Jewels in Her Crown: Treasures of Columbia University Libraries Special Collections

Exhibition Themes > Philanthropy, Social Services, Human Rights > 87. Lyndon Johnson

87a.  Presidential Medal of Freedom and Certificate signed by the President, Awarded to Herbert H. Lehman (posthumously) by President Lyndon B. Johnson, December 6, 1963. Silver miniature medal, ribbon bar, and silver lapel emblem, in walnut presentation case lined with silver gray plush and white satin, with silver disk containing the arms of the President of the United States inset in the cover of the case. Certificate signed by the President, with citation formally detailing the achievements for which the President is recognizing the individual. RBML, Lehman Papers

87b.  Photograph of President Johnson presenting the Medal of Freedom to Edith Altschul Lehman (Mrs. Herbert H. Lehman). Washington, D.C., December 6, 1963. RBML, Lehman Papers

The Presidential Medal of Freedom is the nation's highest civilian award, which recognizes exceptional contributions to the security or national interests of the United States, to world peace, or to cultural or other significant public or private endeavors. Among all American honors, it ranks second to only the Congressional Medal of Honor, the nation's highest military award. The medal was established by President Truman in 1945 to recognize notable service in the war. In 1963, President John F. Kennedy reintroduced it as an honor for distinguished civilian service in peacetime. While the medal may be awarded for singular acts of importance, it is customarily given only for a lifetime of service or at the conclusion of a distinguished career. With this criterion, it was altogether fitting that the Medal of Freedom was presented to Herbert H. Lehman in 1964 for 35 years of service as both Lieutenant Governor (1928-1932) and Governor of New York (1933-1942), Director-General of the United Nations Rehabilitation and Relief Administration (1943-1946), and U.S. Senator from New York (1949-1956).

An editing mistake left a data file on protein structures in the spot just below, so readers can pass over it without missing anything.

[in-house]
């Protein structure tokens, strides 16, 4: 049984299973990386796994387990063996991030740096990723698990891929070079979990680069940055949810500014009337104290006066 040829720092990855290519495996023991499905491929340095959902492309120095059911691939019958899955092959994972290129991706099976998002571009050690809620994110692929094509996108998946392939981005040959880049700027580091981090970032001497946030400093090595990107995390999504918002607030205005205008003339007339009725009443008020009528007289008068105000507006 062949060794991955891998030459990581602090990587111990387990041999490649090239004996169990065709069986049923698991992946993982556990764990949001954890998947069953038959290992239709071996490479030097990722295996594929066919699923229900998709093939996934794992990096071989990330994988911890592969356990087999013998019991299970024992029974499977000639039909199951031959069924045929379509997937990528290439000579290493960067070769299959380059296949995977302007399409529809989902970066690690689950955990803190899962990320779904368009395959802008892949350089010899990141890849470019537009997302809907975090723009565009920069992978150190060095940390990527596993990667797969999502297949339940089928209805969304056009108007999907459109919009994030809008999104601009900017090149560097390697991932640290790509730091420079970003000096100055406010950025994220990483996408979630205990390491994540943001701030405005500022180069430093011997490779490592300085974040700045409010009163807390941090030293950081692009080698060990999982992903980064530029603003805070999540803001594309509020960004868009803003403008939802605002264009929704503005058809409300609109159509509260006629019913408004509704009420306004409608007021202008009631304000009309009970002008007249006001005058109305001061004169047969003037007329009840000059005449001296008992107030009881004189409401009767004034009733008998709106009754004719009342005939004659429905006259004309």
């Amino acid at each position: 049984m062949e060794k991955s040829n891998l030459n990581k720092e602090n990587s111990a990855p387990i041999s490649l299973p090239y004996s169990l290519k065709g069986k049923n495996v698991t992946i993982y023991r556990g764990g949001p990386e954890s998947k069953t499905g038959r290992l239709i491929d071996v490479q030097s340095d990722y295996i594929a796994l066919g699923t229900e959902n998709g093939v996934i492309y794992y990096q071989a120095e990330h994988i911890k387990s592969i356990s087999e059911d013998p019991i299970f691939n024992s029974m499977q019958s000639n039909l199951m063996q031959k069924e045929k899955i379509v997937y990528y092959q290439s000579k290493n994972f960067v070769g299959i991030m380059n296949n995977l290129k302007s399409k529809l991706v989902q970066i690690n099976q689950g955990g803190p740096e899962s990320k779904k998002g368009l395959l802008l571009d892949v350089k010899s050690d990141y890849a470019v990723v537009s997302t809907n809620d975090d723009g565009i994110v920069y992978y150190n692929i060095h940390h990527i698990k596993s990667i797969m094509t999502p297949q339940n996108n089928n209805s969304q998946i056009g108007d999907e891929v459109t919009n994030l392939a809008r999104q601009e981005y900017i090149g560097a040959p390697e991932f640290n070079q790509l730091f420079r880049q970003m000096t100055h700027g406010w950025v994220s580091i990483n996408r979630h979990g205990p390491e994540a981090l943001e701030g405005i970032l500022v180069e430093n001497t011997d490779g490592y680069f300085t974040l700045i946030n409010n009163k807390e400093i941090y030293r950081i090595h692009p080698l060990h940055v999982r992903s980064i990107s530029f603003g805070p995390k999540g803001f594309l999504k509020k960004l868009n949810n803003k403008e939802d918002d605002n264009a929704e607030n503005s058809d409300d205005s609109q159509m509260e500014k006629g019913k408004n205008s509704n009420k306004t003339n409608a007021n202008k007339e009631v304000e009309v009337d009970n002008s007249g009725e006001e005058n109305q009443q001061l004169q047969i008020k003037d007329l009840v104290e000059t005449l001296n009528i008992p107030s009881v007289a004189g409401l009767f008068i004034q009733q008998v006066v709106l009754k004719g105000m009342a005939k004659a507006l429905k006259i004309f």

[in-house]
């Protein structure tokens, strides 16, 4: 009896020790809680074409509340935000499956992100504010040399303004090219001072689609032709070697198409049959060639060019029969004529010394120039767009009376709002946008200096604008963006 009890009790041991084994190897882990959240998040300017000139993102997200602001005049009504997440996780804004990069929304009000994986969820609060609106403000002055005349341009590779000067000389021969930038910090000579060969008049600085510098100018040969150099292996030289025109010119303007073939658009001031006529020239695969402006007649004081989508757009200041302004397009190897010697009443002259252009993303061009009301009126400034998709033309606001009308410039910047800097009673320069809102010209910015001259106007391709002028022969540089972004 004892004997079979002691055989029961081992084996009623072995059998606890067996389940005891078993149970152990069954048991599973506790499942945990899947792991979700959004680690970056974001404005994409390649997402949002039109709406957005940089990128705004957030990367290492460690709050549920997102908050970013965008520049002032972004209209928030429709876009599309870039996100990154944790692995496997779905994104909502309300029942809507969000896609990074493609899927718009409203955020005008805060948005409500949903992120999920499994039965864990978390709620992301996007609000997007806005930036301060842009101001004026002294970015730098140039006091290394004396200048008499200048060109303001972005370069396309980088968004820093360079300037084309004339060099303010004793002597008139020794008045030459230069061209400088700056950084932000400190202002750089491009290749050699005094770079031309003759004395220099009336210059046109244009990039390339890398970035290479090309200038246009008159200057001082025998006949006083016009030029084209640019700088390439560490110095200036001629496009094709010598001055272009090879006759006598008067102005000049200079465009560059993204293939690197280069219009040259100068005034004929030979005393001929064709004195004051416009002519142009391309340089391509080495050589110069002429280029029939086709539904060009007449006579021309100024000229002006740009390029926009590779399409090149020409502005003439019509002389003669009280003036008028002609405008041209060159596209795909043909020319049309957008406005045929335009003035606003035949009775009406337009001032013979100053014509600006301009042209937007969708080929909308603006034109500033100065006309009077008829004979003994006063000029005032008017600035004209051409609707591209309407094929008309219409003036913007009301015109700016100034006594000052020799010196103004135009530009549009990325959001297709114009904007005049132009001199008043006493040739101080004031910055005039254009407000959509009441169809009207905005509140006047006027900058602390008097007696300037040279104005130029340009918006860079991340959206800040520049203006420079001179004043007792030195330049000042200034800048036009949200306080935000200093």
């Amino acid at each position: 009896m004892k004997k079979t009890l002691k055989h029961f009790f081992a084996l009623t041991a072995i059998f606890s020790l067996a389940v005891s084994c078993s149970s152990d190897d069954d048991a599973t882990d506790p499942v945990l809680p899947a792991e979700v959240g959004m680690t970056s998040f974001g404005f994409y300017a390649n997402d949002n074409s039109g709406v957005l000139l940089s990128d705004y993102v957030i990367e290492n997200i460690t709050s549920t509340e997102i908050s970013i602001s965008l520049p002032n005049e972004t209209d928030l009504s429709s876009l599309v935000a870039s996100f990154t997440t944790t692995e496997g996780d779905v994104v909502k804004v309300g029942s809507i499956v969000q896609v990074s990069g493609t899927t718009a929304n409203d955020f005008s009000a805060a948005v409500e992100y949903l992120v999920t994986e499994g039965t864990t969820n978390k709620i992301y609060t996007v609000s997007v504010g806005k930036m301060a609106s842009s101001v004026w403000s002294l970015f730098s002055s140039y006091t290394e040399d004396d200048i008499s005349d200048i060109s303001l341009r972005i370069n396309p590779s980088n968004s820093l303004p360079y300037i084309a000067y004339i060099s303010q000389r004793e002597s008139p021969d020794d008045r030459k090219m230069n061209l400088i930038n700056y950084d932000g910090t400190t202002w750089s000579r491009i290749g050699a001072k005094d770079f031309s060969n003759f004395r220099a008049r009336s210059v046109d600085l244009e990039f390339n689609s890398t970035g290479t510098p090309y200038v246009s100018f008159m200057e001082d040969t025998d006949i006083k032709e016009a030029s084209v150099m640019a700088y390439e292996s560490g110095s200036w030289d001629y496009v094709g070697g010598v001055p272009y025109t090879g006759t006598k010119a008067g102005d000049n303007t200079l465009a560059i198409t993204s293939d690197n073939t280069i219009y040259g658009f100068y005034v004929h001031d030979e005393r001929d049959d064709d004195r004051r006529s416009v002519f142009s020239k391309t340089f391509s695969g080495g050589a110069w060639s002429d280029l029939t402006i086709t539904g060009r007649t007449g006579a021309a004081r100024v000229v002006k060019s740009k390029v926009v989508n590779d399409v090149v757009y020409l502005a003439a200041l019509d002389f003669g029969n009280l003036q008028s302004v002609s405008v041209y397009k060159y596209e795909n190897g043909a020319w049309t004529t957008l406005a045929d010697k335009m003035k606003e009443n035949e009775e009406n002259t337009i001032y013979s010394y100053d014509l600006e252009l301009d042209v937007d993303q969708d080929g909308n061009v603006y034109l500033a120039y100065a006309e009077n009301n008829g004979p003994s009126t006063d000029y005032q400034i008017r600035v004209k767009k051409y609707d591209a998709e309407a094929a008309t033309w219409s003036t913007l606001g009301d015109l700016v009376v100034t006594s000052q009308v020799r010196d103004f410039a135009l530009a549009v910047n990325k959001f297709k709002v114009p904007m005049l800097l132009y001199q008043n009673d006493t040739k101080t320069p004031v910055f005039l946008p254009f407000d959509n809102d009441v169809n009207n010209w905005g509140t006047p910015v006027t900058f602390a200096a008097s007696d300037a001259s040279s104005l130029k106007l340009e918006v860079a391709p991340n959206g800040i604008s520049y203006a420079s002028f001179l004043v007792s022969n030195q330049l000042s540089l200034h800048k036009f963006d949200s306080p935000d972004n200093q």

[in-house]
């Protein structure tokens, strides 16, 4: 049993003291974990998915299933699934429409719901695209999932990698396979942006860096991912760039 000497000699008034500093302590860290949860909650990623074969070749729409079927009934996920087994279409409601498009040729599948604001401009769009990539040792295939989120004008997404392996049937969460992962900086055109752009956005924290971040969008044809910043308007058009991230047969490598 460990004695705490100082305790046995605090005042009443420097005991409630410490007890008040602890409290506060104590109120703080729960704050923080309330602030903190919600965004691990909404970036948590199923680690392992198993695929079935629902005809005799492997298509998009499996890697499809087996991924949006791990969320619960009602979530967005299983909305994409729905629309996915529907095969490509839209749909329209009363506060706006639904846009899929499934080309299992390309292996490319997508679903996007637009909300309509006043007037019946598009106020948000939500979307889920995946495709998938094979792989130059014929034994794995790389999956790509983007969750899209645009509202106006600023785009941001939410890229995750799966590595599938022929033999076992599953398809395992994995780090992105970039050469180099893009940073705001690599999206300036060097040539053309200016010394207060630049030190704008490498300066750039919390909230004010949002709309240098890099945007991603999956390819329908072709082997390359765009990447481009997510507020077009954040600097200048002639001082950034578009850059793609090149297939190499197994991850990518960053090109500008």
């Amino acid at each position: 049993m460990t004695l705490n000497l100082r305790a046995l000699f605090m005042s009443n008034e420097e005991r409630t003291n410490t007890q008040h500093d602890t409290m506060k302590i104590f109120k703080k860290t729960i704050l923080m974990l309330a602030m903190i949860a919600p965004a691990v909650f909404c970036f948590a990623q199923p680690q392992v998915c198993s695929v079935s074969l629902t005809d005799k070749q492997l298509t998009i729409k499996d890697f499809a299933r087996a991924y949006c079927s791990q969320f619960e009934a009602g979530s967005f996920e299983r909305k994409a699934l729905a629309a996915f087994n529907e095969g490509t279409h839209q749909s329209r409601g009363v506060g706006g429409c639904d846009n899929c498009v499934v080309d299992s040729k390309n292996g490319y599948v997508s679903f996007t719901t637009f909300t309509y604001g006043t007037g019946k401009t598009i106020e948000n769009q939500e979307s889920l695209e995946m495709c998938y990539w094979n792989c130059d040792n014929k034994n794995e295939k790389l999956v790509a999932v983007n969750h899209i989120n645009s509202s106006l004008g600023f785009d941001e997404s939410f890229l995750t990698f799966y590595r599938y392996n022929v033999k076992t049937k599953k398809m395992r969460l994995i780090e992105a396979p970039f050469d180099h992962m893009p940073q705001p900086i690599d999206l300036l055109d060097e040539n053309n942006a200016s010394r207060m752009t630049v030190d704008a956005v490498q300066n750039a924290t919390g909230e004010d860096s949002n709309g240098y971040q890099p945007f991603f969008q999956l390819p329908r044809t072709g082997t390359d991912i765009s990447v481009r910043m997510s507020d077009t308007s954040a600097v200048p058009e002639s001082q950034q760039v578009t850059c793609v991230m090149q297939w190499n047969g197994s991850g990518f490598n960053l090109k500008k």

This particular award ceremony was significant in that it marked the reintroduction of the medal as a civil honor, but the occasion was also saddened by the absence of two men: John F. Kennedy, who had been assassinated during the previous November and Herbert Lehman himself, whose death in New York occurred just minutes before his departure to Washington to receive the award. Lehman's wife of over fifty years, Edith Altschul Lehman, journeyed to the White House and accepted the medal on her late husband's behalf.

As the medal was presented to Mrs. Lehman, President Johnson read, "The President of the United States of America awards this Presidential Medal of Freedom to Herbert H. Lehman, citizen and statesman. He has used wisdom and compassion as the tools of government and he has made politics the highest form of public service." Mrs. Lehman accepted the award and replied, "I can't tell you how honored I feel to accept this medal. I want to also say that the knowledge that this medal was coming to him added a great deal to his last hours of life." Among Lehman's fellow award recipients that year were: Thornton Wilder, Ludwig Mies van der Rohe, E. B. White, George Meany, Marian Anderson, Edward Steichen, Felix Frankfurter and the late President John F. Kennedy.

Gift of the Estate of Edith Altschul Lehman, 1976

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